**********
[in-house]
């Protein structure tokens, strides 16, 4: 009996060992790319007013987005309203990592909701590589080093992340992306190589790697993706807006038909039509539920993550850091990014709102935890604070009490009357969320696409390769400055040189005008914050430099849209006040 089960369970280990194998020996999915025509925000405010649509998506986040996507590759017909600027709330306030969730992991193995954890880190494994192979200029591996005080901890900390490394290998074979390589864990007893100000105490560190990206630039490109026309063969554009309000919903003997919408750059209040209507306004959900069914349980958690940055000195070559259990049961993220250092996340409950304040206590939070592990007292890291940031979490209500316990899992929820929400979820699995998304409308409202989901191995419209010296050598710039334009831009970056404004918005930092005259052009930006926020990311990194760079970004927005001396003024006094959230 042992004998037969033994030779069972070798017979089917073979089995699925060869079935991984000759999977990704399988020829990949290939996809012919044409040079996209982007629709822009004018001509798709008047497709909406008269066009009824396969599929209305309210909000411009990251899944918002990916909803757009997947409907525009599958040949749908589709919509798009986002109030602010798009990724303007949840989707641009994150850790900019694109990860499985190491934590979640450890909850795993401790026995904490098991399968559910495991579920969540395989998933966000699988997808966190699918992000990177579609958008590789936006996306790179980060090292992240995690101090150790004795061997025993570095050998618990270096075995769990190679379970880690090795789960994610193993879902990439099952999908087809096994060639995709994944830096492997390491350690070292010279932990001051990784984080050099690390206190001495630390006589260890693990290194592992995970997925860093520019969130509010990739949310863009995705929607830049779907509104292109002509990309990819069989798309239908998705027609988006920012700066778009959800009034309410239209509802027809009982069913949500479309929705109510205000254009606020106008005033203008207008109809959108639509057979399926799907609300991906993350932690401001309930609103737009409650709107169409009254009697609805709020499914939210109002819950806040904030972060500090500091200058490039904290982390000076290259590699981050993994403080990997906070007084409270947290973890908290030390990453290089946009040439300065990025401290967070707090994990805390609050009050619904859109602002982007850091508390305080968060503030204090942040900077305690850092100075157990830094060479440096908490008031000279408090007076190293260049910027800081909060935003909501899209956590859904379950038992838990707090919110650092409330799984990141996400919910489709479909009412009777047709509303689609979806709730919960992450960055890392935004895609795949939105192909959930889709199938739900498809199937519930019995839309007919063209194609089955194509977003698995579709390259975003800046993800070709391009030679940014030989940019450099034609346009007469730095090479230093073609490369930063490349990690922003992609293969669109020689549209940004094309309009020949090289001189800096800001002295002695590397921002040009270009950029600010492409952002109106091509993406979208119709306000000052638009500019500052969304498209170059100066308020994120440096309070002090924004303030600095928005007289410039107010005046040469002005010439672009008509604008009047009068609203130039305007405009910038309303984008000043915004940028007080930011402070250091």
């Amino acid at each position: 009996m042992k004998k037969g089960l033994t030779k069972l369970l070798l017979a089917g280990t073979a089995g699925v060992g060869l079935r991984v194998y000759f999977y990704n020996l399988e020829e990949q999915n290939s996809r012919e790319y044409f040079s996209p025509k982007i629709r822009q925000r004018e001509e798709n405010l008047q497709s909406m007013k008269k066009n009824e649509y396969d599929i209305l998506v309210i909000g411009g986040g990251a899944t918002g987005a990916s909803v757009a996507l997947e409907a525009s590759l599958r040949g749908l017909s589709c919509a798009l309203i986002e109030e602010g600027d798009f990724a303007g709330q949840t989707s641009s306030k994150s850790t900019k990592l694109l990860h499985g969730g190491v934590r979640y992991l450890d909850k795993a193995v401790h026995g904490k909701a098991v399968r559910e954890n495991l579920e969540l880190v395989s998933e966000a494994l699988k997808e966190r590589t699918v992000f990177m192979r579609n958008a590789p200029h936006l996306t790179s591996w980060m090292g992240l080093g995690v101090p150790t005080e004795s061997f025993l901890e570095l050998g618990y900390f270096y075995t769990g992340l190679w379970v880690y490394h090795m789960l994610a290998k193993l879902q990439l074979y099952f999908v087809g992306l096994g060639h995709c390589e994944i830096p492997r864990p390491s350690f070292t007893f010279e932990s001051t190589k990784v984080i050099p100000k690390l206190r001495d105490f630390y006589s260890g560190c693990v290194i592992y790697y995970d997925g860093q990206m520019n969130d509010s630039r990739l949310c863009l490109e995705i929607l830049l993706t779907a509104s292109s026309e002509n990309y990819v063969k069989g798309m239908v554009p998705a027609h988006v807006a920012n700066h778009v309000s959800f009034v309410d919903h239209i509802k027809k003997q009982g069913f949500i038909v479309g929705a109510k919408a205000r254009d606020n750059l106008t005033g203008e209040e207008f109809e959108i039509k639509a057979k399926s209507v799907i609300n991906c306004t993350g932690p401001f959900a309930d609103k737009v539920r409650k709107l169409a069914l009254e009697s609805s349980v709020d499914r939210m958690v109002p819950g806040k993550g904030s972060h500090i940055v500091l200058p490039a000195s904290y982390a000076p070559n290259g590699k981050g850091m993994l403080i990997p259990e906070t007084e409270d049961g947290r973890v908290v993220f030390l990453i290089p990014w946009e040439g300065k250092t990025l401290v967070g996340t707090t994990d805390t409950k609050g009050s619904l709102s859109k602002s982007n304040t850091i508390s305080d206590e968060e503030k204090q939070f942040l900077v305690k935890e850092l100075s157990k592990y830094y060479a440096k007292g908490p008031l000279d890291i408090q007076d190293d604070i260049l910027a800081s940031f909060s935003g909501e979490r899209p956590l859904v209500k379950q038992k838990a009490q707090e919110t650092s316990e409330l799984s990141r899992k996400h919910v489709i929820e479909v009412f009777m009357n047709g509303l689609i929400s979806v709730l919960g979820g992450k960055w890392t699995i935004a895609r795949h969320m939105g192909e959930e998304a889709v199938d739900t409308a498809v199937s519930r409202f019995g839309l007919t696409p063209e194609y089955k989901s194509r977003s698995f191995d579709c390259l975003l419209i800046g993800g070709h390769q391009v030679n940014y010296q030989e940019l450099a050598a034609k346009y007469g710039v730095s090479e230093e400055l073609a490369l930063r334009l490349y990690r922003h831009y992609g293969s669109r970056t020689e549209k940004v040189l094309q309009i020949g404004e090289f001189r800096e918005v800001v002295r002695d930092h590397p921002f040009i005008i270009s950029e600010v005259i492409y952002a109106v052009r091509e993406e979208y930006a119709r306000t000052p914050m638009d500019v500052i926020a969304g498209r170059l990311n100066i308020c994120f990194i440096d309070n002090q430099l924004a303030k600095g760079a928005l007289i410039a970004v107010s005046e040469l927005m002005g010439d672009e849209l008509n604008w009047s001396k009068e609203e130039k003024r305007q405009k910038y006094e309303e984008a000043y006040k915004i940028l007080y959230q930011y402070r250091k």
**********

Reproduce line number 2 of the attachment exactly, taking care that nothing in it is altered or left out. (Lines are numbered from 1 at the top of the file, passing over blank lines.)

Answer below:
């Protein structure tokens, strides 16, 4: 009996060992790319007013987005309203990592909701590589080093992340992306190589790697993706807006038909039509539920993550850091990014709102935890604070009490009357969320696409390769400055040189005008914050430099849209006040 089960369970280990194998020996999915025509925000405010649509998506986040996507590759017909600027709330306030969730992991193995954890880190494994192979200029591996005080901890900390490394290998074979390589864990007893100000105490560190990206630039490109026309063969554009309000919903003997919408750059209040209507306004959900069914349980958690940055000195070559259990049961993220250092996340409950304040206590939070592990007292890291940031979490209500316990899992929820929400979820699995998304409308409202989901191995419209010296050598710039334009831009970056404004918005930092005259052009930006926020990311990194760079970004927005001396003024006094959230 042992004998037969033994030779069972070798017979089917073979089995699925060869079935991984000759999977990704399988020829990949290939996809012919044409040079996209982007629709822009004018001509798709008047497709909406008269066009009824396969599929209305309210909000411009990251899944918002990916909803757009997947409907525009599958040949749908589709919509798009986002109030602010798009990724303007949840989707641009994150850790900019694109990860499985190491934590979640450890909850795993401790026995904490098991399968559910495991579920969540395989998933966000699988997808966190699918992000990177579609958008590789936006996306790179980060090292992240995690101090150790004795061997025993570095050998618990270096075995769990190679379970880690090795789960994610193993879902990439099952999908087809096994060639995709994944830096492997390491350690070292010279932990001051990784984080050099690390206190001495630390006589260890693990290194592992995970997925860093520019969130509010990739949310863009995705929607830049779907509104292109002509990309990819069989798309239908998705027609988006920012700066778009959800009034309410239209509802027809009982069913949500479309929705109510205000254009606020106008005033203008207008109809959108639509057979399926799907609300991906993350932690401001309930609103737009409650709107169409009254009697609805709020499914939210109002819950806040904030972060500090500091200058490039904290982390000076290259590699981050993994403080990997906070007084409270947290973890908290030390990453290089946009040439300065990025401290967070707090994990805390609050009050619904859109602002982007850091508390305080968060503030204090942040900077305690850092100075157990830094060479440096908490008031000279408090007076190293260049910027800081909060935003909501899209956590859904379950038992838990707090919110650092409330799984990141996400919910489709479909009412009777047709509303689609979806709730919960992450960055890392935004895609795949939105192909959930889709199938739900498809199937519930019995839309007919063209194609089955194509977003698995579709390259975003800046993800070709391009030679940014030989940019450099034609346009007469730095090479230093073609490369930063490349990690922003992609293969669109020689549209940004094309309009020949090289001189800096800001002295002695590397921002040009270009950029600010492409952002109106091509993406979208119709306000000052638009500019500052969304498209170059100066308020994120440096309070002090924004303030600095928005007289410039107010005046040469002005010439672009008509604008009047009068609203130039305007405009910038309303984008000043915004940028007080930011402070250091």